Wall Street is back in business. What’s next for utility finance?
Despite a favorable outlook for utility finance, cost pressures are straining rate structures.
Utilities are bringing monumental capital-expenditure plans before rate regulators just as they’re dealing with a barrage of rising costs—for fuel and other commodities, as well as labor, pension-fund obligations, and interest payments. Ten energy-finance luminaries elaborate on the industry’s fortunes.
With increasing unit costs, the financial prospects and credit outlook for many utilities will depend on their success in passing along such costs to consumers.
The utility sector still has excellent access to the capital and credit markets. Yet, it is never safe to assume utilities will continue to enjoy the same low costs of capital. This is particularly true for companies facing compressed margins, regulatory deferrals or disallowances, and rising debt leverage.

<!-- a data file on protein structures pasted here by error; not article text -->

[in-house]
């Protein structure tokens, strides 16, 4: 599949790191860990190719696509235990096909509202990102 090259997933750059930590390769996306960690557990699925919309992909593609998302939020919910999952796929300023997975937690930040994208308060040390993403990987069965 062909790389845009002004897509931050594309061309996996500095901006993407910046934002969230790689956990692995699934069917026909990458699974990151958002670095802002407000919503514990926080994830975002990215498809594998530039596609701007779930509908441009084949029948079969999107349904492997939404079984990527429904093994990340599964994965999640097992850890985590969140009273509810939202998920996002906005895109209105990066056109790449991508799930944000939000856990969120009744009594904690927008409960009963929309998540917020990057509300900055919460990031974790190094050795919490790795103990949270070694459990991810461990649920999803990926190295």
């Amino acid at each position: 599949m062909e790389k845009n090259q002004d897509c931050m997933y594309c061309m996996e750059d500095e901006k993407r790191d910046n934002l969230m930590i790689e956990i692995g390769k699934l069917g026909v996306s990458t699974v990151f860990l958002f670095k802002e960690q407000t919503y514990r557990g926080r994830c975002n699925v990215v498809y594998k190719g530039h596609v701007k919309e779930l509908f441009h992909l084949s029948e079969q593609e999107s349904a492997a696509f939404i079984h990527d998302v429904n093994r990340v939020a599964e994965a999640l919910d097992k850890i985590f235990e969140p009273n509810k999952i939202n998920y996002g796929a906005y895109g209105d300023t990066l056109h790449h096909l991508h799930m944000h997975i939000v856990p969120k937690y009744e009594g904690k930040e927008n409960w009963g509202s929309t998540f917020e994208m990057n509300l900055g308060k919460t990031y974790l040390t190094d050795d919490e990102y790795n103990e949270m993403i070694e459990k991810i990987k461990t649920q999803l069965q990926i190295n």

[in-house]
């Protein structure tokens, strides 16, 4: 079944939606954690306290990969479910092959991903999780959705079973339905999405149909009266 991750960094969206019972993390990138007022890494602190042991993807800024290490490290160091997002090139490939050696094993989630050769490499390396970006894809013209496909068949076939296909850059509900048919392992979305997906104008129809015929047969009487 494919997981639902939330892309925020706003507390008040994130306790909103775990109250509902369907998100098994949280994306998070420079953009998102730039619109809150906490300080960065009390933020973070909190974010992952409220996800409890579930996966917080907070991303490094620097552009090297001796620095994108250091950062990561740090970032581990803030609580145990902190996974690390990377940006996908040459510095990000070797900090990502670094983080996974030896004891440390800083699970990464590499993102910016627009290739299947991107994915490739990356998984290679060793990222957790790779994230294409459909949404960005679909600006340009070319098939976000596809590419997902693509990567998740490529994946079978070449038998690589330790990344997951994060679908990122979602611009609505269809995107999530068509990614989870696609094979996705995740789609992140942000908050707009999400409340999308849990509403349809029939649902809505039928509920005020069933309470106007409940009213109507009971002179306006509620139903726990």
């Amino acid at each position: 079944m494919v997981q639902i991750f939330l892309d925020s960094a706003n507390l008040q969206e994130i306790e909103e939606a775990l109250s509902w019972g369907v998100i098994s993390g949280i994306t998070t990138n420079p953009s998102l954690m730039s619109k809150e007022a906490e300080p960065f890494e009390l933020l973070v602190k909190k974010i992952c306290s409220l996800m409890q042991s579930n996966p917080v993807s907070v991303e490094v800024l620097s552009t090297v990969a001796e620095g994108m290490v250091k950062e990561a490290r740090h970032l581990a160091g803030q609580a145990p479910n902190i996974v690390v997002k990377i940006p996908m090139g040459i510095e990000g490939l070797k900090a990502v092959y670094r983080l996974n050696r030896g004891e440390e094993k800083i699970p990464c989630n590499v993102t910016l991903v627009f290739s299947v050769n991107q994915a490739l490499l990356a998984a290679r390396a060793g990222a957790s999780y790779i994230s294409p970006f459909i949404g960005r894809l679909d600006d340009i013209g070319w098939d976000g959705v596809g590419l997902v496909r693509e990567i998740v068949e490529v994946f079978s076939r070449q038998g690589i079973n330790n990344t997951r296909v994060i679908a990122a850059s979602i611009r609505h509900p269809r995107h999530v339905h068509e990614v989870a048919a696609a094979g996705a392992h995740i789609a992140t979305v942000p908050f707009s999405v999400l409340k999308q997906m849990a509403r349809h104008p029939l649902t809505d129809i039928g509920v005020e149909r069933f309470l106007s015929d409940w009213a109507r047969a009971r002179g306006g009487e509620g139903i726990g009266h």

Will liquefied natural gas catalyze a global natural gas market?
Even as critics still debate whether liquefied natural gas (LNG) can be made economical to compete against regional gas sub-markets, the growth in LNG trade has many convinced that it has the potential to create the basis for a global gas market.
Some shareholders do find bottom-line value
in a "marriage of convenience."
With six merger and acquisition (M&A) deals announced between May 1995 and January 1996, and three more so far this year, the long-predicted consolidation of the electric utility industry is taking hold. At least 23 utilities, with business-combination transactions pending, are part of the frenetic domestic M&A activity that has swept the industry.